TORONTO — It’s no secret which area of the roster is going to be the difference between the Toronto Blue Jays treading water as an 80-something win team over the next couple of years and one that joins the league’s elite.
The rotation – and the impact it has – will be everything.
Right now, it’s Hyun-Jin Ryu and a host of question marks.
There are a handful of options on hand, and arms like Nate Pearson and the recently re-signed Robbie Ray provide upside if things click.
Veteran right-handers Ross Stripling and Tanner Roark are also around to eat innings and would be pencilled into Charlie Montoyo’s five-man rotation if the season were start tomorrow. Thankfully, it doesn’t because the Jays’ pitching staff is far from a complete picture.
When you consider the earned run averages of those four aforementioned names last season –Pearson (6.00), Ray (6.62), Stripling (5.84) and Roark (6.80) – it’s pretty easy to see why GM Ross Atkins is making starting pitching the priority once again in what’s expected to be a very slow-moving offseason.
It’s the names at the top of the market that interest Atkins, and another Ryu-type investment is likely if the market allows for it.
Whether that’s the jewel of the starting pitching market, Trevor Bauer, or one of the many mid-rotation or reclamation options remains to be seen.
“At this point, it’s about quality,” Atkins said. “We feel good about the quantity and need to be focused on the quality of how we’re getting outs at this point. Pitching is an area that — I hate to sound cliché — you can never have enough of it. We feel very good about the work that’s happened over the last several years to build up that depth.
“We’re talking to just about every available free agent in the pitching category, as well as talking to teams on that front, so we’ll continue to stay in that market.”
At minimum, seven quality starting pitchers are needed for a team that fancies itself a World Series contender to get through to October. Once you get there, it’s all about impact and aces.
The Jays had enough staff depth to get through 60 games and finish four games above .500, but the lack of impact did them in once the postseason arrived.
Top-of-the-rotation starters are what everyone seeks, but you can make the argument that the Jays would be better off with two less expensive options – say, James Paxton and Jake Odorizzi – for less than the AAV Bauer is likely to command.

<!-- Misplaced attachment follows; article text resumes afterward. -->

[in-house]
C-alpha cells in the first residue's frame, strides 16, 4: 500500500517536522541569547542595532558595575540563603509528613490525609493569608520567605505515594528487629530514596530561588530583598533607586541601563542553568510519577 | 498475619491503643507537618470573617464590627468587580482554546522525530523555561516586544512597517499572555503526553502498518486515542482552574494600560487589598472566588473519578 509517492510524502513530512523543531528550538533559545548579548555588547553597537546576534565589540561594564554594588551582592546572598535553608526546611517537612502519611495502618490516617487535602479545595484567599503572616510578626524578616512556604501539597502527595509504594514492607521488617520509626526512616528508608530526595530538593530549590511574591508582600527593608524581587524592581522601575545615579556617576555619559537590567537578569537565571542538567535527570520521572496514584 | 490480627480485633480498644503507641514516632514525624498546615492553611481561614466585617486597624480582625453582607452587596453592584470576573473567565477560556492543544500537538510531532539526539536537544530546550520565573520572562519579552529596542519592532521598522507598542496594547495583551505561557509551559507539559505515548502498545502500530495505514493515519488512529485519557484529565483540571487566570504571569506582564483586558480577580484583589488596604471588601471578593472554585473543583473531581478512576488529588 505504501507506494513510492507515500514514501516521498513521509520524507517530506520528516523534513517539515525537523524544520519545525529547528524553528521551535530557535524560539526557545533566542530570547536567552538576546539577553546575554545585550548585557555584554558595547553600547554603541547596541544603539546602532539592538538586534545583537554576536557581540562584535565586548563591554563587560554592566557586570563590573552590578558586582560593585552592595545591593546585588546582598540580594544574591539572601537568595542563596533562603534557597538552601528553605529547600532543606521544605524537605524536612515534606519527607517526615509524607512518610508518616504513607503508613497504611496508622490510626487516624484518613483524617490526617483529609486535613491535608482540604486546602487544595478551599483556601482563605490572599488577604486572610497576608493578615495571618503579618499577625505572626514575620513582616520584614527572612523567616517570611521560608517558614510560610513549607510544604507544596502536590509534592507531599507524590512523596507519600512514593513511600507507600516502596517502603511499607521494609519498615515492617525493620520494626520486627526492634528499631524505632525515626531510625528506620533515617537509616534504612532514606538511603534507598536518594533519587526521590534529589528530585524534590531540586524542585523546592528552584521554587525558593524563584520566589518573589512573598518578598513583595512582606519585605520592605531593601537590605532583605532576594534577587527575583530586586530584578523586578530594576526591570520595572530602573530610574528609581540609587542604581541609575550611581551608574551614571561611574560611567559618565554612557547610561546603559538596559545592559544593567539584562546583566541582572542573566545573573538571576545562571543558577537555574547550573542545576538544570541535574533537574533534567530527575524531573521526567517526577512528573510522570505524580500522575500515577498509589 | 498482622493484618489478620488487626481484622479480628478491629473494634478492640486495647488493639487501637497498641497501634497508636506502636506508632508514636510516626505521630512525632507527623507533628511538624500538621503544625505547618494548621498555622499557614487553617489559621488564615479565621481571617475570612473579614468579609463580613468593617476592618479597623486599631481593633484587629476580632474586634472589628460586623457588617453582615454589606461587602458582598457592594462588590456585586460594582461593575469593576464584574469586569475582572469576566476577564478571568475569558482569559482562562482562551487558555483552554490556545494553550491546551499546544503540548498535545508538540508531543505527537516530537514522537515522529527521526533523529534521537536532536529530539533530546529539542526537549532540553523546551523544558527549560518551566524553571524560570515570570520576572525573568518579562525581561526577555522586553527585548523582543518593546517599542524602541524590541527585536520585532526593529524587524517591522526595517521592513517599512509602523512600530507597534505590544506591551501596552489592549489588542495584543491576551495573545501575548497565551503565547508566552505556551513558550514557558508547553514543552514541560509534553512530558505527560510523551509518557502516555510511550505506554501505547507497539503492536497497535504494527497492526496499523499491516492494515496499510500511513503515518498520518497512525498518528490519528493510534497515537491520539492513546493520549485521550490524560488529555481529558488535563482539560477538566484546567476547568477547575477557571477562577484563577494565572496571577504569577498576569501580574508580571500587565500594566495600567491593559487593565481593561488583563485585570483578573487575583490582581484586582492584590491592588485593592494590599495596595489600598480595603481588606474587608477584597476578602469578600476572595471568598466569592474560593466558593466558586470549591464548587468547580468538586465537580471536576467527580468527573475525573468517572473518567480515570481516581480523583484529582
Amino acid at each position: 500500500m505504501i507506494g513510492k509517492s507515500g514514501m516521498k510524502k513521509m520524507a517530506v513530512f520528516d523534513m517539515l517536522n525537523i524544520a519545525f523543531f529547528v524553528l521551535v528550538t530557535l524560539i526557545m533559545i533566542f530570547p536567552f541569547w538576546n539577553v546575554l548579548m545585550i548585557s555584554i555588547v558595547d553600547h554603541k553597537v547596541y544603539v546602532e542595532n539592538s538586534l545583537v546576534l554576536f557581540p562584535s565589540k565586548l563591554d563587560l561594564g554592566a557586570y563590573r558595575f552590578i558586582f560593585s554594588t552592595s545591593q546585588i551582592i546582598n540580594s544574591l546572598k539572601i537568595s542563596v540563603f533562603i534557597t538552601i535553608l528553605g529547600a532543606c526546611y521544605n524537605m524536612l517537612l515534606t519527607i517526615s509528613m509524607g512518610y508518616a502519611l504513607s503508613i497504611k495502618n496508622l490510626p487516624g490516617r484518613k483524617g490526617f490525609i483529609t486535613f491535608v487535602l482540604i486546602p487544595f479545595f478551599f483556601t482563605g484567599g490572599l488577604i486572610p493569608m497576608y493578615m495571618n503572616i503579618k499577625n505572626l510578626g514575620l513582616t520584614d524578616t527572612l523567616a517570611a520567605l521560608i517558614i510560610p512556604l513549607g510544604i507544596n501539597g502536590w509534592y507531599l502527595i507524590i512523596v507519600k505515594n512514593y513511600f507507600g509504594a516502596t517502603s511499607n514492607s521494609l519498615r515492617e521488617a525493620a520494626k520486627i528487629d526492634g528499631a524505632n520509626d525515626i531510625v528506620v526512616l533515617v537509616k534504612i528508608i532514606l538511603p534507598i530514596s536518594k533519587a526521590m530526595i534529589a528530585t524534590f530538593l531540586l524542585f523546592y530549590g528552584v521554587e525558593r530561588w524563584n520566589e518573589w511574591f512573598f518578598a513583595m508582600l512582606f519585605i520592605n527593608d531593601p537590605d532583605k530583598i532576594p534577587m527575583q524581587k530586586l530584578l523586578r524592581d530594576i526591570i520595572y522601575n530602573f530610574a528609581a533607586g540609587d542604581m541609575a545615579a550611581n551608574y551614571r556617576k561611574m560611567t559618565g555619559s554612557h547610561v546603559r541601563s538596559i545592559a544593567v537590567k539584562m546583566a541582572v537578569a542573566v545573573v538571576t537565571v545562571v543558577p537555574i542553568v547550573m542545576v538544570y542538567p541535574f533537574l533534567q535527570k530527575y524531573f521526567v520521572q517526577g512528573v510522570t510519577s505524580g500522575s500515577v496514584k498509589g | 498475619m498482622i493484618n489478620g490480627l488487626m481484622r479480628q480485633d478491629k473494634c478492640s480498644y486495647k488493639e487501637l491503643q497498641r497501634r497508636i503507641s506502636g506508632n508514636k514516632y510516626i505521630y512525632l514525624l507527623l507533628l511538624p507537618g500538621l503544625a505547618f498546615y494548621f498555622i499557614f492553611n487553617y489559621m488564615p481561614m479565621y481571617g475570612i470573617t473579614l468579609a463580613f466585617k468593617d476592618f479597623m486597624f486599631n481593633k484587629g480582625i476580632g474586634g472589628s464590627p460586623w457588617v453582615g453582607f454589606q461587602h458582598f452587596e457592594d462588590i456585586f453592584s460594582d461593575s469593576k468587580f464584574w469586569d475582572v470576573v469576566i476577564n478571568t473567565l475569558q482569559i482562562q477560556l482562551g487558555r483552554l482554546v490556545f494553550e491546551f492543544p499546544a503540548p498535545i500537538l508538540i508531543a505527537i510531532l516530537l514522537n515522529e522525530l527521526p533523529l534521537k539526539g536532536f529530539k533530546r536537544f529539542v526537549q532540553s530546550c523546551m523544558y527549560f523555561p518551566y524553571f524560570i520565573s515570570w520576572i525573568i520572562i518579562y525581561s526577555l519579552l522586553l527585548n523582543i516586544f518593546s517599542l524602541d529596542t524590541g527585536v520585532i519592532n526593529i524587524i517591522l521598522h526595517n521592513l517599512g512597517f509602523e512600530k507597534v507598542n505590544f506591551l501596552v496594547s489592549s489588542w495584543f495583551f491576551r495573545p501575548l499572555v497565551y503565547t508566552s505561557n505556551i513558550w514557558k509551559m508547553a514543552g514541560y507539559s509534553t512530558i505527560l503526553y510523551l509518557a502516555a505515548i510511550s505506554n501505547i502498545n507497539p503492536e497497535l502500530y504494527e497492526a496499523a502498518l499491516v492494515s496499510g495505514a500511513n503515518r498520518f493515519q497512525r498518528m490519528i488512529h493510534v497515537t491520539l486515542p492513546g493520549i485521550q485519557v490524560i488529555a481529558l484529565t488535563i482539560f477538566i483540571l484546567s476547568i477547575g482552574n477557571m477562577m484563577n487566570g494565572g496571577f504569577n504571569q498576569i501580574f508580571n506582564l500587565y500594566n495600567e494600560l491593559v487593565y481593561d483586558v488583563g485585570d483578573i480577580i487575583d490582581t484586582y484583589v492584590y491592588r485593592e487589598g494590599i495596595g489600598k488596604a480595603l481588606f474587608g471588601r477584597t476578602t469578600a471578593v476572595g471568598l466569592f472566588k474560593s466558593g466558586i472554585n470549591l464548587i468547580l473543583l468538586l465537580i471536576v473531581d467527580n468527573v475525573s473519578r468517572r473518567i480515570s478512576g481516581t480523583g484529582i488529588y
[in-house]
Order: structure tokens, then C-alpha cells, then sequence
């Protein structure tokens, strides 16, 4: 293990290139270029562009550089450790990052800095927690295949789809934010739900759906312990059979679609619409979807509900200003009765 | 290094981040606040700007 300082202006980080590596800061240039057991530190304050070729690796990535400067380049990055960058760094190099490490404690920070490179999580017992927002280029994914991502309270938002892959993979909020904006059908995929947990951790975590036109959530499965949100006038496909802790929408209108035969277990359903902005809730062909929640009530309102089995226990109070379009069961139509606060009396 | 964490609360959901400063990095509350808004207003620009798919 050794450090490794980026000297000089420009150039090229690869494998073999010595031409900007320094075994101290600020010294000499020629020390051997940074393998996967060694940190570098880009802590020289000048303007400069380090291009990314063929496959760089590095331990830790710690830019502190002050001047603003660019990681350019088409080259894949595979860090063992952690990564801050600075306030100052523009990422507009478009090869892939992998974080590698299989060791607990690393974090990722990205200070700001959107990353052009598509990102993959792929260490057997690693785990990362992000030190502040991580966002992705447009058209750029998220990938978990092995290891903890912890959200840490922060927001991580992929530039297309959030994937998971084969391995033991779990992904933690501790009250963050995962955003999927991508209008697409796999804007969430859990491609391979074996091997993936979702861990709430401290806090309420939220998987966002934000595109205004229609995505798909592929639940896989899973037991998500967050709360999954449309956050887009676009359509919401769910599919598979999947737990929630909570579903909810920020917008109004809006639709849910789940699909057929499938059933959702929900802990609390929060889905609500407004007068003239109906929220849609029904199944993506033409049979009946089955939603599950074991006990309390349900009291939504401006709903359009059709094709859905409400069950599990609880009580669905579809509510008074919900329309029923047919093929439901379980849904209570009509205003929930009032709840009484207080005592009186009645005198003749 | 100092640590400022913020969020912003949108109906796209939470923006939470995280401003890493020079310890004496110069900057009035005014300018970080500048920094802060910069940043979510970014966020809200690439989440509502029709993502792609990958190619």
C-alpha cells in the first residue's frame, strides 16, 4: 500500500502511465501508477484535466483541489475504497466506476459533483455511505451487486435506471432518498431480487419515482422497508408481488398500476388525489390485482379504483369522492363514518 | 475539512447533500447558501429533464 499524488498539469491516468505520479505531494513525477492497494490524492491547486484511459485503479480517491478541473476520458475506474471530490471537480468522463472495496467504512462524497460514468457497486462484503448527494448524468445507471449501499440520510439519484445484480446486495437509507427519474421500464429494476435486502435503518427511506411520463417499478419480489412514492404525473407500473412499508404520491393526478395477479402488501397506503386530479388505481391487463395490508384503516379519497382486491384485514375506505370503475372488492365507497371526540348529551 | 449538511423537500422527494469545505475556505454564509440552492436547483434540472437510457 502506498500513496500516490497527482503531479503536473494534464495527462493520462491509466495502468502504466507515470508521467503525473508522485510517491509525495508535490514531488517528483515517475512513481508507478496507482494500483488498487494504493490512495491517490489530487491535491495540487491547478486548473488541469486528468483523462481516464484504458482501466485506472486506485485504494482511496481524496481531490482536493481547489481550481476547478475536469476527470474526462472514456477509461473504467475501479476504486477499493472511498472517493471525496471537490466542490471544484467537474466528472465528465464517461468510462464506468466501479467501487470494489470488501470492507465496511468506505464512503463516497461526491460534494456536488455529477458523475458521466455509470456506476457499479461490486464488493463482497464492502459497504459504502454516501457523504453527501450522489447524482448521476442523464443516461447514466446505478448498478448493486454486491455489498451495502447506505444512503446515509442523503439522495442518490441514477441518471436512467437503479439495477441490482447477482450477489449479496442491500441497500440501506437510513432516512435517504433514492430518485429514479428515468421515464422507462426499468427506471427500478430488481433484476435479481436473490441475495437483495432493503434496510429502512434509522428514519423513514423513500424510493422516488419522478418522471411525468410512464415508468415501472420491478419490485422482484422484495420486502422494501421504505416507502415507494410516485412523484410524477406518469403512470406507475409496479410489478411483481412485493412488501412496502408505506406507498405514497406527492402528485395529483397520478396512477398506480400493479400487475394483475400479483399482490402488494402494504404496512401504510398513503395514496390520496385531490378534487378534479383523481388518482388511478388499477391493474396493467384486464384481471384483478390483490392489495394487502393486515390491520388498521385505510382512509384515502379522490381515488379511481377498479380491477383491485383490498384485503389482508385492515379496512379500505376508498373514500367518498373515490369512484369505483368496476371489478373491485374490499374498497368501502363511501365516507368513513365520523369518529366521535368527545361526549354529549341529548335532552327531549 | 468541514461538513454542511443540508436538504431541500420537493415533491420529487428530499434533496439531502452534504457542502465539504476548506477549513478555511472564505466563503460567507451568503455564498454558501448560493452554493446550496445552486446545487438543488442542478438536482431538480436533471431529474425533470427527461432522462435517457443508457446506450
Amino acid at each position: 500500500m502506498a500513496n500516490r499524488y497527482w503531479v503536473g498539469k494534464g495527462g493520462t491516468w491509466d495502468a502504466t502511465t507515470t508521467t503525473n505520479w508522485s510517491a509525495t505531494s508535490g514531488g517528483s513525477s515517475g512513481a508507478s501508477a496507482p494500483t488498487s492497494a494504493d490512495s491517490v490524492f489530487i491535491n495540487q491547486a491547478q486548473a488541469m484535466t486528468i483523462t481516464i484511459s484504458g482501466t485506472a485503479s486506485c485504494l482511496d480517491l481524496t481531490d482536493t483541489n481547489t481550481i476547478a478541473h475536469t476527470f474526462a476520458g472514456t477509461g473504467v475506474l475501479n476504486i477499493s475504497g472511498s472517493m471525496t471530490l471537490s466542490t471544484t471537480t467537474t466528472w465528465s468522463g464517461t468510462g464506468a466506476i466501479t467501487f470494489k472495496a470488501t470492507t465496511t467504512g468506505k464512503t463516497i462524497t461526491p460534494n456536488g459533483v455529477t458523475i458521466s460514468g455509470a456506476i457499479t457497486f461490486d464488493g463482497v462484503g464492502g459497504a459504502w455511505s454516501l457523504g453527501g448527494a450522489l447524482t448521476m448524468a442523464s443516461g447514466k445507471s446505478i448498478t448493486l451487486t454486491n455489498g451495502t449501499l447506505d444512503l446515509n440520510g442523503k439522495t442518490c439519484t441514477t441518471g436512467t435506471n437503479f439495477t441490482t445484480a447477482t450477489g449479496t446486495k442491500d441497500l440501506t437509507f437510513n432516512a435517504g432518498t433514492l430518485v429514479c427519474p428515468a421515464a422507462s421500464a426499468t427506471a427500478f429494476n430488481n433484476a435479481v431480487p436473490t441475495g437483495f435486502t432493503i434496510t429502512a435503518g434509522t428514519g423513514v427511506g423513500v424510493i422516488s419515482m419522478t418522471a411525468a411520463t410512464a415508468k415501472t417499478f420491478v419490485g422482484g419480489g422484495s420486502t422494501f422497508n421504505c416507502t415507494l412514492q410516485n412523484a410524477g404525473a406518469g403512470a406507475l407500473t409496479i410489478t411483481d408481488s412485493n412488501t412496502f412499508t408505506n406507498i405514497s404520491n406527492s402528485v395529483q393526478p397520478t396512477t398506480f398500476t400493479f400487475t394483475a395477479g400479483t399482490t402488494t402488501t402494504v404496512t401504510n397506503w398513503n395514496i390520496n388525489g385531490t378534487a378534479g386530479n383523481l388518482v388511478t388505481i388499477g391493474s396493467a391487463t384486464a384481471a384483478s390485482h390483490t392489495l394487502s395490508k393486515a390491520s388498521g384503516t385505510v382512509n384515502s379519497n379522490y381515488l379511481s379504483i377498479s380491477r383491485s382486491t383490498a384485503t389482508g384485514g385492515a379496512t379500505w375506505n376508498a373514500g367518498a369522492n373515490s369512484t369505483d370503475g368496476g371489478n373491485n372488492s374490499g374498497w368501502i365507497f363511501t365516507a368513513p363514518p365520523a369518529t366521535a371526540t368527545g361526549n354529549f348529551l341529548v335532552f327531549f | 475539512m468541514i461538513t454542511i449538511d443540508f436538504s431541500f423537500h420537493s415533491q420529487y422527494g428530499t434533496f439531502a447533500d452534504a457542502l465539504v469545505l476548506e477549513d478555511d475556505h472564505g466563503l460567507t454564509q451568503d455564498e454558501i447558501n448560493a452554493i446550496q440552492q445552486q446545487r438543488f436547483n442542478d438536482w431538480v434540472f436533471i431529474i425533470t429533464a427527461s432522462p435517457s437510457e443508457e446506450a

There are many different rotation blueprints and alternatives for Atkins and the Jays this winter, but choosing the right one is important.
Any team can spend money. Few get it right in the end.
Around baseball, the Jays are well positioned to strike and the homefield uncertainty doesn’t seem to be publicly playing a role, even if it could be a separator when a player and agent have to make a final call.
“It seems clear that they’re excited about the Toronto Blue Jays as they’re talking about us as a landing spot for their clients,” Atkins said. “From teams, it seems clear that they, in many cases, are feeling that we’re going to be in a good position to take another step. What matters is where we are, and perception is one thing and then what ends up happening is another.”
With a crucial off-season ahead for the Jays, over the course of this week I’ll take a look at five potential free-agent targets at each area of the roster, starting with the rotation.
The tags are pretty self-explanatory.
The all-in target is the best – and usually most expensive – option out there, but it’s still seen as realistic if that’s the direction Atkins wants to go, and the feeling is mutual.
The best target is the one that, in my opinion, has the chance to return the most value and should be the focus, while the likely target is a name the Jays have sensibly been connected to.
Finally, the buy-low and under-the-radar targets are options that fit either at a discounted price on a short-term deal or have the chance to provide surplus value on a longer-term contract.
After we get through the rotation options today, outfielders (Tuesday), infielders (Wednesday), relievers (Thursday) and trade targets (Friday) round out the series.
The all-in target: RHP Trevor Bauer
Coming off a 1.73 ERA across 73 innings and the NL Cy Young Award, Bauer is far and away the top pitcher on the market and the lone option if a team is looking to break the bank.